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Ancient Emmer Pita Chips with Za’atar

Homemade means homemade.

32 chips


At least 4 hours to steep the garlic oil, about 10 minutes to make the za’atar, and about 25 minutes to bake the pita chips


It makes us smile when we read recipes describing how delicious homemade pita chips are. What they invariably mean is delicious compared to opening a bag! But these recipes themselves start by opening a package of store-bought pita. It’s kind of like comparing a plate of corn chips baked with chili and cheese and to real tamales steamed in corn husks. We’re not saying to bake our pita bread so you can make pita chips. We’re saying if you already baked our pita bread and happen to have some leftover, make chips!

These are super good, carrying the flavor of Ancient Emmer Semolina to crispy, spicy chips. The spice comes from za’atar, a Middle Eastern sprinkle of herbs and broken sesame seeds with a haunting, delicate flavor. We thought it only proper to provide a homemade za’atar recipe to charge up these homemade chips. If you desire an accompaniment to homemade pita chips, look no further than Baba Ghanoush.

equipment mise en place

For the garlic oil, you will need a small bowl and a fine-mesh strainer.

For the za’atar, you will need a small skillet, a spice grinder or electric coffee grinder dedicated to grinding spices, and a small bowl.

For the pita chips, you will need a baking sheet, parchment paper, and a pastry brush.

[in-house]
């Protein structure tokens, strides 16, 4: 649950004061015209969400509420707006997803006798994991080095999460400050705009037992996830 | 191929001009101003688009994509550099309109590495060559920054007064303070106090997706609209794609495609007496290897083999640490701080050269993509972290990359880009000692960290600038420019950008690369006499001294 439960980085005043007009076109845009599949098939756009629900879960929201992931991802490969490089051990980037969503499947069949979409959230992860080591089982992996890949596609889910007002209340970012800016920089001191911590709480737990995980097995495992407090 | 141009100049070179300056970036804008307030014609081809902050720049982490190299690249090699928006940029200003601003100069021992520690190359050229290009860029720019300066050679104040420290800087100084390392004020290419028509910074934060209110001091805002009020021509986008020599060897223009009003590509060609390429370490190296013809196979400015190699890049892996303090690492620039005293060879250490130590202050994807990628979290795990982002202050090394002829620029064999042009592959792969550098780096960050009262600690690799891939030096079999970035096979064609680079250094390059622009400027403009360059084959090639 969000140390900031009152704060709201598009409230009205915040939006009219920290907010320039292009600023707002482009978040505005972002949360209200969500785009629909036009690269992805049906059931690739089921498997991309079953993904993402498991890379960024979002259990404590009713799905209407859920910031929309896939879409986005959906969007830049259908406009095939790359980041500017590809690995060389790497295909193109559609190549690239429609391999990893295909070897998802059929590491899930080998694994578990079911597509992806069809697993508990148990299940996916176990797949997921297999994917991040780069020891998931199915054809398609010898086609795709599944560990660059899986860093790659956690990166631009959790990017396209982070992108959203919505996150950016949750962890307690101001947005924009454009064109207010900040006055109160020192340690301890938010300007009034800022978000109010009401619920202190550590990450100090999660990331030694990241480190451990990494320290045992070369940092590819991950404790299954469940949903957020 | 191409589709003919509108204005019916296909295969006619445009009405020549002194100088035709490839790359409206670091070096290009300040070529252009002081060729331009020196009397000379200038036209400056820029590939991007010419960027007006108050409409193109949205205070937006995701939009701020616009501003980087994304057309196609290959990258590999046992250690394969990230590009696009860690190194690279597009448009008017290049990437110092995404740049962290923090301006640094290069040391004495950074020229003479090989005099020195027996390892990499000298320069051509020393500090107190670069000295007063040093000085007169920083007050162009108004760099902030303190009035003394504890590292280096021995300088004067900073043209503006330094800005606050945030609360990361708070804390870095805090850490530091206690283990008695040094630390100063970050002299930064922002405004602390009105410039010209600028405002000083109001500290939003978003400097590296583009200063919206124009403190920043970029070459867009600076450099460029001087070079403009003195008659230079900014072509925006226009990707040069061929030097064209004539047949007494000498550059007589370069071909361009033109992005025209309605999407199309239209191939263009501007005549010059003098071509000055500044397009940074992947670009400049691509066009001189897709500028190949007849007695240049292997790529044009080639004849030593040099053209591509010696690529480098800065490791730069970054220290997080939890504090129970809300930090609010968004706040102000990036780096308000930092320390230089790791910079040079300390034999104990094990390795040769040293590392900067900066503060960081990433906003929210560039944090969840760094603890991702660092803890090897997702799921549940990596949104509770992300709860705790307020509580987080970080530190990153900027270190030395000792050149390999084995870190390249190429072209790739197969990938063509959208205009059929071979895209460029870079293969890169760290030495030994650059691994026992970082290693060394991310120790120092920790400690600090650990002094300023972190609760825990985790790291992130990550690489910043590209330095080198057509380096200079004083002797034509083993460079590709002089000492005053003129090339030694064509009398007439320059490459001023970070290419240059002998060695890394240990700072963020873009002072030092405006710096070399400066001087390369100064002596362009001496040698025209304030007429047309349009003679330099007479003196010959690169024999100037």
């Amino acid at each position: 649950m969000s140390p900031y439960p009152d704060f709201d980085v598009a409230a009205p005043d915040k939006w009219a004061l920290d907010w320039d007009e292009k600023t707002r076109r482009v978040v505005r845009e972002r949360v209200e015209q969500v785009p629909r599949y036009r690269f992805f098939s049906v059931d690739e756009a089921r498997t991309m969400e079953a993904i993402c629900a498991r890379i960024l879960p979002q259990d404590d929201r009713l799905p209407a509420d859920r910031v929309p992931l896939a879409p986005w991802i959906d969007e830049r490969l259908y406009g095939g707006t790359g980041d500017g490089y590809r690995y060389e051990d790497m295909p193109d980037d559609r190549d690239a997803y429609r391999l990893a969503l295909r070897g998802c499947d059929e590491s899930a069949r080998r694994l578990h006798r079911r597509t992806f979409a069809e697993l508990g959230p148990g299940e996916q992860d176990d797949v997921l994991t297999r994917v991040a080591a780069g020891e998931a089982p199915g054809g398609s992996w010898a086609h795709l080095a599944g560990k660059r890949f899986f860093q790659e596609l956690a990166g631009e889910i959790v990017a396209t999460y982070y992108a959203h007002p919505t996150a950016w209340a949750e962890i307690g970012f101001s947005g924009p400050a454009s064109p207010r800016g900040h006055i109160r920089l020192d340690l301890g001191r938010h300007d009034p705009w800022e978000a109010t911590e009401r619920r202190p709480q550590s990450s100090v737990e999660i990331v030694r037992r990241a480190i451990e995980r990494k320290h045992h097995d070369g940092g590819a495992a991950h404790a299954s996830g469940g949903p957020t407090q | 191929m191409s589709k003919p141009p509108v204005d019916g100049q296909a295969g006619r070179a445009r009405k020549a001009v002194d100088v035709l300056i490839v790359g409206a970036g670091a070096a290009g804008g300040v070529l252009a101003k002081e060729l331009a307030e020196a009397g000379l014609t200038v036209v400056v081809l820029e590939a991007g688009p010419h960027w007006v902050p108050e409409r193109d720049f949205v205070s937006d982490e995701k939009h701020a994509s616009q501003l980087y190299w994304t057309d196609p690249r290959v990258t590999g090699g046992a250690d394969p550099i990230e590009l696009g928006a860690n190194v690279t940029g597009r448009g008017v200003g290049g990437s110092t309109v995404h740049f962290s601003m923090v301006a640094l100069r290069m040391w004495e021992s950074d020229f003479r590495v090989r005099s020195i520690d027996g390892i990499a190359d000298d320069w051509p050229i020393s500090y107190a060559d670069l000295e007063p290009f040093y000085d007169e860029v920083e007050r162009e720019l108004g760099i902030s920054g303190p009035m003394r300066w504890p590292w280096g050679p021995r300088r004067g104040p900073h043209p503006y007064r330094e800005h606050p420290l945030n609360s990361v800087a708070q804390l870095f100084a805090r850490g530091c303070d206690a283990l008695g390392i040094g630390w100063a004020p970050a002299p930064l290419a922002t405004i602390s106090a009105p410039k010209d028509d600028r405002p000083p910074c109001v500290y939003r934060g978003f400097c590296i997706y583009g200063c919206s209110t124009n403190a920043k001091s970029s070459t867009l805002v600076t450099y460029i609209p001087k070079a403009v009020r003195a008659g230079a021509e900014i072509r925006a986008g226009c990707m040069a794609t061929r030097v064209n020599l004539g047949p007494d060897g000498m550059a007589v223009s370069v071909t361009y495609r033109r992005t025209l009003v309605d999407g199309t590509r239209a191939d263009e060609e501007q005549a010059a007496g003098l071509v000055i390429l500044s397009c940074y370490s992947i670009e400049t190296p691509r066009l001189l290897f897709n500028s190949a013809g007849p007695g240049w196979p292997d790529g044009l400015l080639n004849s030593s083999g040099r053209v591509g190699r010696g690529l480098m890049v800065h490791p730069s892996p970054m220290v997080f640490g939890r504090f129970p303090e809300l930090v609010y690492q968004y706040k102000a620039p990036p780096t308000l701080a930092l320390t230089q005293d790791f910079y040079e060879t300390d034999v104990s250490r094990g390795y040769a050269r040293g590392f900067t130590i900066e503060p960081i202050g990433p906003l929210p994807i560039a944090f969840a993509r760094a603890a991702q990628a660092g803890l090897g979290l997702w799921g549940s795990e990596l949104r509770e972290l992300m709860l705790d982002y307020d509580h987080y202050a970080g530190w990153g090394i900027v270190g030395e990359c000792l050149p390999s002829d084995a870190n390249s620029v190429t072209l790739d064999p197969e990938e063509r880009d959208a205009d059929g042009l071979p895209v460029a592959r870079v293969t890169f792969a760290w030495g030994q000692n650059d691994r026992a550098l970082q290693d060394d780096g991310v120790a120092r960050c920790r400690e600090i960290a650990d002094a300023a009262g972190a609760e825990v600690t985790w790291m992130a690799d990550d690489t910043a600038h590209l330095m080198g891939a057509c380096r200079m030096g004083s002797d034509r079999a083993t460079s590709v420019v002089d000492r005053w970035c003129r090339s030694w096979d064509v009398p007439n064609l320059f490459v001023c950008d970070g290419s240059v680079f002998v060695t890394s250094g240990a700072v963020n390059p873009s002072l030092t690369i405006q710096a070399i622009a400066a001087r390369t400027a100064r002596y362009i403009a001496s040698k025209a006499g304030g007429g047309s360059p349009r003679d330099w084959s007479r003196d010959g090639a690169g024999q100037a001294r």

• for the garlic oil:

    • ¼
      cup good-quality extra-virgin olive oil
    • 3
      garlic cloves, sliced
  • for the za’atar:

    • 2
      tablespoons Anson Mills Sea Island Benne Seeds or sesame seeds
    • ½
      teaspoon cumin seed (optional)
    • 2
      tablespoons fresh thyme, minced
    • 2
      teaspoons ground sumac
    • ½
      teaspoon dried marjoram
    • ½
      teaspoon flaky sea salt
    • ¼
      teaspoon freshly ground black pepper
  • for the pita chips:


    Make the garlic oil: Pour the olive oil into a small bowl and add the sliced garlic. Cover the bowl with plastic wrap and refrigerate for at least 4 hours, or for up to 12 hours, to allow the flavors to infuse. About 1 hour before you make the pita chips, remove the oil from the refrigerator and bring it to room temperature. Set a fine-mesh strainer over a bowl and strain the oil; discard the garlic.


    Make the za’atar: In a small skillet, toast the sesame seeds and cumin seeds (if using) over medium heat, stirring frequently, until fragrant and a shade darker in color, about 3 minutes. Remove from the heat and let cool. Put the toasted seeds and dried majoram in a spice grinder or electric coffee grinder dedicated to grinding spices and pulse 3 or 4 times, just until the sesame seeds are broken apart. Transfer to a small bowl and add the thyme, sumac, salt, and pepper. Stir until evenly combined and set aside. 


    Make the pita chips: Heat the oven to 350 degrees and line a baking sheet with parchment paper.


    Brush the pita rounds on both sides with the garlic oil, and then cut each round into 8 equal triangles. Line up the pieces on the prepared baking sheet and bake until the chips are crisp and the edges are browned, about 20 minutes. While the chips are hot, lightly sprinkle the tops with with about 2 tablespoons of za’atar. Let cool completely and serve.